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Chamisa told to put national interest first

by Staff reporter
18 Jan 2019 at 13:33hrs | Views
PRESIDENT Emmerson Mnangagwa has called on Zimbabwe's political opposition to place the national interest at the centre of its philosophy and actions.

The President said this as he delivered a guest lecture at the Moscow State Institute of International Relations in Russia on Wednesday, a well-received presentation that charted his administration's domestic and foreign policy.

President Mnangagwa - who was in Russia at the invitation of President Vladimir Putin - is the first African leader to present a guest lecture at the institution that is famed for contributing immensely to Russia's social, political and economic policies over the decades.

The rector, Dr Anatoly Torkunov, capped President Mnangagwa as an "Honoured Guest of the Institute".

In his delivery, President Mnangagwa said: "While the issues of our elections and the political landscape in my country have been some of the contentious issues to those who have slapped illegal economic sanctions on us, we continue with political reforms, informed and motivated by that which is good for our people; never by the external pressure we may ever face.

"We, thus, continue to entrench constitutionalism and democratic values, always guided and informed — however — by our national ethos, national interest and liberation war heritage. Our democratic values are, therefore, embedded in our culture, and informed the waging of the liberation struggle.

"As we go forward, we remain vigilant and alert, continuously appealing to our opposition political players to embrace the same national interest as does the ruling party." He said his "relentless appeal" to all Zimbabweans was that unity, love and peace were essential nation-building blocks.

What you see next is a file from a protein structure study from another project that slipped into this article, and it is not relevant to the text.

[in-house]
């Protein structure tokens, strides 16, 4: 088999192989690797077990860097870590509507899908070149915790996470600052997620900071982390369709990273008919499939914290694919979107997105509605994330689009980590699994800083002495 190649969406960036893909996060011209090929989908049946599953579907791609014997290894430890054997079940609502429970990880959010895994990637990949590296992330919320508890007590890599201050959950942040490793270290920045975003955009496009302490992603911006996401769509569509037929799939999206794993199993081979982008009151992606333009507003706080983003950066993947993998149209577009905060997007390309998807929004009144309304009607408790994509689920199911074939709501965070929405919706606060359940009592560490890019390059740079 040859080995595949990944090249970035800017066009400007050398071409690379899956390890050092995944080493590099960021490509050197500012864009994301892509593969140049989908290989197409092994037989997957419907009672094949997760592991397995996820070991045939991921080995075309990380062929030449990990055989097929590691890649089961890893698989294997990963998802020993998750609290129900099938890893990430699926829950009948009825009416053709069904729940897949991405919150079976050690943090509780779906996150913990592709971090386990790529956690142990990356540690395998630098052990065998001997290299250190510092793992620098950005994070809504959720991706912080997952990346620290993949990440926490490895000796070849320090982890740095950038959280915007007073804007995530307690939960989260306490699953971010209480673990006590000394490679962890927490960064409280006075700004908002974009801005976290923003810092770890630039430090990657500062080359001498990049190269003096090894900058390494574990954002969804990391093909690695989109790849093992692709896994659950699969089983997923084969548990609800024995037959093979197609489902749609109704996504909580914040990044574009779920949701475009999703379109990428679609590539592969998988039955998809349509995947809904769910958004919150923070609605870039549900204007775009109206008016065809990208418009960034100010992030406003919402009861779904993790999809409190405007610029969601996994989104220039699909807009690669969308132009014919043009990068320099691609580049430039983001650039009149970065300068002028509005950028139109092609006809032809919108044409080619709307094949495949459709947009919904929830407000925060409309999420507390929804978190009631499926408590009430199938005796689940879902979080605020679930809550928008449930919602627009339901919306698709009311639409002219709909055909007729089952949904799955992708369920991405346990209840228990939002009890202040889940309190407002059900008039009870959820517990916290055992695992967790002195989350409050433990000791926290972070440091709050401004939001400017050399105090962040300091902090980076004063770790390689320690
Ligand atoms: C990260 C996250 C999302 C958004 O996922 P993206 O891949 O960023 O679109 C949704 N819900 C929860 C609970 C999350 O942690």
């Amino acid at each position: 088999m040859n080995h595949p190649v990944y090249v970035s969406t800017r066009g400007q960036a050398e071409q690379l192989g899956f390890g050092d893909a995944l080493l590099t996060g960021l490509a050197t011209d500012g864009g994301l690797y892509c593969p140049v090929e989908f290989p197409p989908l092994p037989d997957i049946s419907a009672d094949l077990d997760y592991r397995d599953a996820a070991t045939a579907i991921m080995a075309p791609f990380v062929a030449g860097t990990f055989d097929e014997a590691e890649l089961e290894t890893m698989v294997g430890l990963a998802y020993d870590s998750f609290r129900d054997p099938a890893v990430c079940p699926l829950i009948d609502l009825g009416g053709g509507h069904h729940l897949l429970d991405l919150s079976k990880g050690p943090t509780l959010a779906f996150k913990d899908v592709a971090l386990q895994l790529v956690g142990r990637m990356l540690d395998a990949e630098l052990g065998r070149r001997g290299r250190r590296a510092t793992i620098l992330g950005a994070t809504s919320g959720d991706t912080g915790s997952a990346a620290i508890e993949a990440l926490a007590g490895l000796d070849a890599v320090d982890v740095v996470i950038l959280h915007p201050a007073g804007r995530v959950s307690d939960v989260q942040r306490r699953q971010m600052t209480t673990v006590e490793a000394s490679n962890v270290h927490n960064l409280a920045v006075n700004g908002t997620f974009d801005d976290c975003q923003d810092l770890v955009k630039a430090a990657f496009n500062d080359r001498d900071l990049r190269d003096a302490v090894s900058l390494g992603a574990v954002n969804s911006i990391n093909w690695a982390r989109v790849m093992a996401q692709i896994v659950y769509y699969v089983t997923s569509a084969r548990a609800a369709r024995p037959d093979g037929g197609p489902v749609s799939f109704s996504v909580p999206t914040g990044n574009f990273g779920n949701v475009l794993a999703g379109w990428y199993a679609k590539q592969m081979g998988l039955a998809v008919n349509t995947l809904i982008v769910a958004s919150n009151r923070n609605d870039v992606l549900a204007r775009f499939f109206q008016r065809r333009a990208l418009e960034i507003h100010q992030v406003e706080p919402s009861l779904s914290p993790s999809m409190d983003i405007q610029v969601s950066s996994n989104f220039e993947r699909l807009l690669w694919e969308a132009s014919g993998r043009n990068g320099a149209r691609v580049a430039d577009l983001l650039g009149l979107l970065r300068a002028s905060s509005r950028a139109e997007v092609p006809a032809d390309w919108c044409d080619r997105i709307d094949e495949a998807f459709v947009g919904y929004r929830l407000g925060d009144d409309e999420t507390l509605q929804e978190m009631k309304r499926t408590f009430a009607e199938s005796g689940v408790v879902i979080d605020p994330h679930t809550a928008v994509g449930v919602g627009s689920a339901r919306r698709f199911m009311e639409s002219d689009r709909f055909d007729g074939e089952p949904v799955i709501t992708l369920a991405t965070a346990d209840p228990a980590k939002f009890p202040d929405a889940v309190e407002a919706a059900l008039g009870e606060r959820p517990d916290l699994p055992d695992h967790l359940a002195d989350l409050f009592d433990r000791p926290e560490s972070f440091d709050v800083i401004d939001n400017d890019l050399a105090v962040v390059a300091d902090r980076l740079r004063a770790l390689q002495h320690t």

President Mnangagwa said his administration operated under the mantra "Zimbabwe is Open for Business", and this informed the foreign relations policy of engagement and re-engagement.

"Zimbabwe's Second Republic is engaged in economic diplomacy as she re-engages with those who had disengaged her. Meanwhile, we are robustly engaging more deeply with dependable friends who stood by us throughout the difficult years.

"We welcome all nations of goodwill. I invite those nations that have been at odds with us in the past to turn a new page in our relations. It is a new day, a new season," he said.

The Head of State and Government and Commander-in-Chief of the Zimbabwe Defence Forces thanked Russia for standing by the country "even in our darkest years of isolation, vilification and nefarious machinations by some Western countries".

"We shall be eternally grateful for the role played by the Russian Federation within the United Nations Security Council which, along with China, back in 2008 exercised its veto to foil manoeuvrings by some Western countries to have Zimbabwe slapped with the United Nations Chapter VII sanctions." He said Zimbabwe stood for "peace, development, co-operation and mutually respectful relations with others in the family of nations".

"In doing so, however, we will continue to vigilantly safeguard our sovereignty, national development interests," the President highlighted.

He said Harare supported multilateralism, and lent his weight to the lobby for a reforms of the United Nations, the World Trade Organisation and the Bretton- Woods institutions so as to engender greater democracy in them and promote equitable, sustainable development.

He expressed confidence that the Transitional Stabilisation Programme would support incremental stabilisation of the macro-economic environment, reduce the budget deficit and the external debt and improve liquidity.

"Let me make the reassurance that foreign investment and capital are secure under the Second Republic. All Bilateral Investment Promotion and Protection Agreements will be fully honoured by my Government," he continued.

Source - chronicle

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